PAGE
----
You'll also notice the symbol puts in our dynamic executable has been changed to puts@@GLIBC_2.0. This is an example of symbol versioning - when we run our program, the dynamic linker will insist on seeing a shared library with the appropriate version string (in this case GLIBC_2.0), or it will simply print an error. We can demonstrate this by using sed to change the version string in our executable:

$ ./hello-dynamic
hello world
$ sed 's|GLIBC_2\.0|__xyzzy__|g' hello-dynamic > hello-bad
$ chmod u+x hello-bad
$ ./hello-bad
./hello: /lib/tls/i686/cmov/ version `__xyzzy__' not found (required by ./hello)

(Note that you may need to replace GLIBC_2.0 with the appropriate version string if it's different, and the string you're replacing it with has to be the same length as the version string, or the hard-coded addresses in the executable will point to garbage and "bad" will happen.)

As mentioned before, the linker tags the produced executable with the names of any shared libraries it needs at run-time. Actually, that's not quite true - it tags it with the names of any libraries you specify, even if it doesn't need any symbols from them, unless you pass the -as-needed flag to the linker before specifying the library with the -l flag. Anyway, it can be useful to extract this information, which we can do with the ldd program, which outputs the name of the library and the absolute path to where the library was found on the current system at the time the ldd program is run, if appropriate:

$ ldd hello => (0xb779b000) => /lib/tls/i686/cmov/ (0xb7622000)
/lib/ (0xb779c000)

As you can see, the executable we've produced relies on, and /lib/ is a "virtual" shared library, which is exposed by the Linux kernel as a gateway between kernel- and user-space. is the standard C library, and /lib/ is the dynamic linker responsible for loading the above libraries at run-time.

Dynamic linking is by far the most widely used form of linking, so that's what we'll concentrate on in the next secion.

Using ld Directly

It can be informative to see how to directly use ld itself to produce an executable - it won't use any files we don't tell it to, so we'll have to point it to everything we want to include in our executable.

First, we'll use the linker to produce a dynamic executable without any initialization. To do this, we'll need to change our basic "hello world" program a bit. As mentioned earlier, the _start symbol is the "real" entry point into a program - gcc supplies code that provides this symbol and eventually calls our main function, but because we're not using any startup files, we'll have to provide this symbol ourselves. Secondly, we have to explicitly call exit(), as the normal function return instruction ret is not suitable for exiting a program - we need the exit() function to tell the kernel to terminate the program, or the ret function will leave us trying to execute code we're not allowed to execute, and we'll get a segfault.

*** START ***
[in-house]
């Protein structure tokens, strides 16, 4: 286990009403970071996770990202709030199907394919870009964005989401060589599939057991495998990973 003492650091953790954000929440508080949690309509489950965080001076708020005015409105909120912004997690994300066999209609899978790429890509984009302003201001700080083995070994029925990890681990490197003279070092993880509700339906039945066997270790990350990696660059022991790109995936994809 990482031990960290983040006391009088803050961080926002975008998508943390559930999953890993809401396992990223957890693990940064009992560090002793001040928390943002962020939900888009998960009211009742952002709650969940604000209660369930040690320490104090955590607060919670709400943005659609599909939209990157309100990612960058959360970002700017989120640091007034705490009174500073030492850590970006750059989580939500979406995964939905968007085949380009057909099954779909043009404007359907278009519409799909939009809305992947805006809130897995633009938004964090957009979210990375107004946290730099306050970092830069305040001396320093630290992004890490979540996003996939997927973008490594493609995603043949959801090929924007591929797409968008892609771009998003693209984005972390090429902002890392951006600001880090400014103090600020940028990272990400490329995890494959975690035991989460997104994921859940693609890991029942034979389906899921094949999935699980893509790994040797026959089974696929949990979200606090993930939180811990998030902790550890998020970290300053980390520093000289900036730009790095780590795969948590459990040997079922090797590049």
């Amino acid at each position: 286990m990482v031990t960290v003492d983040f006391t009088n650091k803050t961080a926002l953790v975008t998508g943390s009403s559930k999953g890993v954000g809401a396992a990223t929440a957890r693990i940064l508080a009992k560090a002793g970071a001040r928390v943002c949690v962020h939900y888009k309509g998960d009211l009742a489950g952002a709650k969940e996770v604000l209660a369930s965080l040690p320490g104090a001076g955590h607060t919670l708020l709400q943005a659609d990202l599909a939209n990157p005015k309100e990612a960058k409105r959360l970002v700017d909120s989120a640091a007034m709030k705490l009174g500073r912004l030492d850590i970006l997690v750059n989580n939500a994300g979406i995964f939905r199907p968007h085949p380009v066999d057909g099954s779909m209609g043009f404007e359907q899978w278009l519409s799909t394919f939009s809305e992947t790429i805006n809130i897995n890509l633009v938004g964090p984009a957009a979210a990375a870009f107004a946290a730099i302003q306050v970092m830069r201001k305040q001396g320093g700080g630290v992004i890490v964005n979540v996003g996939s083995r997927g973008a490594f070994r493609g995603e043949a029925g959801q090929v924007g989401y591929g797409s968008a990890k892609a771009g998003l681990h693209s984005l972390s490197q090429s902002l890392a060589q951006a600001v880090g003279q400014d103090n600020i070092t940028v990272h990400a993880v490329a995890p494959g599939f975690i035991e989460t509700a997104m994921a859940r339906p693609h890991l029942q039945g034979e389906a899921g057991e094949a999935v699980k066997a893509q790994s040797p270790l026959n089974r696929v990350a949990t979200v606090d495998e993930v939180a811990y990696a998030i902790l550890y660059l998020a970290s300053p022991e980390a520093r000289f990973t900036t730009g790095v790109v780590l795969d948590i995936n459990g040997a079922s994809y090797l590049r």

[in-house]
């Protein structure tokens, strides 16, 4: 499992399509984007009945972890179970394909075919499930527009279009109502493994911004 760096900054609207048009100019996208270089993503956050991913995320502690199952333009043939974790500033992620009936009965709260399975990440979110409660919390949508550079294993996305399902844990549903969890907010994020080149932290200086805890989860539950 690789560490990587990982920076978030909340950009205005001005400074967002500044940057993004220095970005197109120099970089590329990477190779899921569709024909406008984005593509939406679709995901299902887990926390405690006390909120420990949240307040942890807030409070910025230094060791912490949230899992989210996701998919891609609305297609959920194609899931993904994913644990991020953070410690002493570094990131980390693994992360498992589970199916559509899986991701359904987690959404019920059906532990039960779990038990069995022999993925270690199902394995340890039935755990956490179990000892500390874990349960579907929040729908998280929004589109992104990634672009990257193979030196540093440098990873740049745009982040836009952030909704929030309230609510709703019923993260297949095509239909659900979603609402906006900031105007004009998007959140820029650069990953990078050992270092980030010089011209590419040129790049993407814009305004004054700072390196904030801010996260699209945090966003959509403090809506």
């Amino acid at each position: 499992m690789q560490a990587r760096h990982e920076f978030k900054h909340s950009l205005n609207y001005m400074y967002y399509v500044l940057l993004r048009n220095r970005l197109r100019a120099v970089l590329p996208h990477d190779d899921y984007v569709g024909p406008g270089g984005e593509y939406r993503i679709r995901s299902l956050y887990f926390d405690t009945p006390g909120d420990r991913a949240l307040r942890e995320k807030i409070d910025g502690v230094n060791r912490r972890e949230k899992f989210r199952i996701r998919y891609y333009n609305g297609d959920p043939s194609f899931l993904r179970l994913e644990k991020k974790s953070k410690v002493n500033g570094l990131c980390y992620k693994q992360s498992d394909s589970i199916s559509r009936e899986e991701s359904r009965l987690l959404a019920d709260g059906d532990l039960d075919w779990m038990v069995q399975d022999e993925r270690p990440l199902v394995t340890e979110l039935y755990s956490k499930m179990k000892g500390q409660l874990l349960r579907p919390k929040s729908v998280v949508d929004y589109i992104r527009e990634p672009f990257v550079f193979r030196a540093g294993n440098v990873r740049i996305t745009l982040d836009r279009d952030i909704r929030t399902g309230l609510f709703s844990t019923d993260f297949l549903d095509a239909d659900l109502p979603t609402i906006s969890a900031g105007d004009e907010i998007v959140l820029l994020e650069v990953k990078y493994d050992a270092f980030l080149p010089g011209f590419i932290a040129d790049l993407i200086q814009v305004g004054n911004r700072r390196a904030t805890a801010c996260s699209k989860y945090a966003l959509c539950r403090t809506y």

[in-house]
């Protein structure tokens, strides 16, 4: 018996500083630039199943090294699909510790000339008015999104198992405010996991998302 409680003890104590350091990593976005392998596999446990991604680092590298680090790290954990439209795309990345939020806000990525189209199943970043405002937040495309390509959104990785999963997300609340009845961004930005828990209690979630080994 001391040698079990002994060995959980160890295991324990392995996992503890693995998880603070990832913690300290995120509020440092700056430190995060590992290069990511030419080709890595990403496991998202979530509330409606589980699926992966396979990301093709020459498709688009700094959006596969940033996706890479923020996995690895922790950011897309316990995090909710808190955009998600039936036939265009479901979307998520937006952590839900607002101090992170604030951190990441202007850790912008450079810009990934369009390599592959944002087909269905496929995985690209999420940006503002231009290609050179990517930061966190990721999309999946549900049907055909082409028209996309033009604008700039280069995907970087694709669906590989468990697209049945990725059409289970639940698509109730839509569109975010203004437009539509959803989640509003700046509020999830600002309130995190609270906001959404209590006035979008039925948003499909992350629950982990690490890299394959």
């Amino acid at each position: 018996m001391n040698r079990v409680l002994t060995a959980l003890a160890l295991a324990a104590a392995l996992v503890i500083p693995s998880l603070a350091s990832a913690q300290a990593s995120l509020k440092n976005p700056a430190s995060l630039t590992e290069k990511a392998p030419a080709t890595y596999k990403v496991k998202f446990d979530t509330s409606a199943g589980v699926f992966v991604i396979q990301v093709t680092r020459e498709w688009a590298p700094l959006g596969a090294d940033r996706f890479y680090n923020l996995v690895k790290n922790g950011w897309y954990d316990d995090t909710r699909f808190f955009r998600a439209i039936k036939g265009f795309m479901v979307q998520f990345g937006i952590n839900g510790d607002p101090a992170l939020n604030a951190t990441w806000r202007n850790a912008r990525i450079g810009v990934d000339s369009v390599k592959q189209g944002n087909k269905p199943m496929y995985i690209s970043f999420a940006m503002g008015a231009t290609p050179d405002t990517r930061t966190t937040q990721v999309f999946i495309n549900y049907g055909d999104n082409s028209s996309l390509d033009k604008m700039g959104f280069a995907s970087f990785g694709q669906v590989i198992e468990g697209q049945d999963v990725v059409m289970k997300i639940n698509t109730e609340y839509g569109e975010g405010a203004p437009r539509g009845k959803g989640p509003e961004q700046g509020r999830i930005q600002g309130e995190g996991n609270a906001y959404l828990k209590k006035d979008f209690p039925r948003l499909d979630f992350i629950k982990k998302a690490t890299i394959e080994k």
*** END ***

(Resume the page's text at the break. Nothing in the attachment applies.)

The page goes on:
So, to generate our new program source and the object file we need:

$ cat > skel.c << 'EOF'
#include <stdio.h>
#include <stdlib.h>
int _start()
puts("hello world");
$ gcc -c -o skel.o skel.c

Note that on some architectures (Mac OS X for example), an underscore is automatically prepended to symbol names - in this case, the function above should be called start() instead of _start(). If in doubt, use nm to see if your compiler does this.

Now, when linking, we need to specify two more things than usual. Firstly, we need to explicitly link with by passing the option -lc. Secondly, we need to specify the dynamic linker our executable should use - on a Linux system at the time of writing, this will generally be /lib/ If you're unsure, use the ldd program on our hello executable to see what it uses.

So, to link our skel.o object file:

$ ld -o skel -lc -dynamic-linker /lib/ skel.o
$ ./skel
hello world

If we want to "hand-link" our original hello-dynamic executable, we need to tell the linker where to find the start files gcc provides. We need to provide a system-dependent -L option which contains the libgcc.a and libraries. This path should be in /usr/lib/gcc/<some>/<thing>/ - on my system, it's /usr/lib/gcc/i486-linux-gnu/4.3/.

The full command to link our hello-dynamic program ourselves is:

$ ld -dynamic-linker /lib/                 \
-o hello-dynamic \
/usr/lib/crt{1,i,n}.o \
/usr/lib/gcc/i486-linux-gnu/4.3.3/crt{begin,end}.o \
-L/usr/lib/gcc/i486-linux-gnu/4.3.3 \
-lgcc -lgcc_s -lc hello.o

$ ./hello-dynamic
hello world

I'll leave things there for just now - next time I'll talk about creating static and shared libraries, shared library versioning, and so on.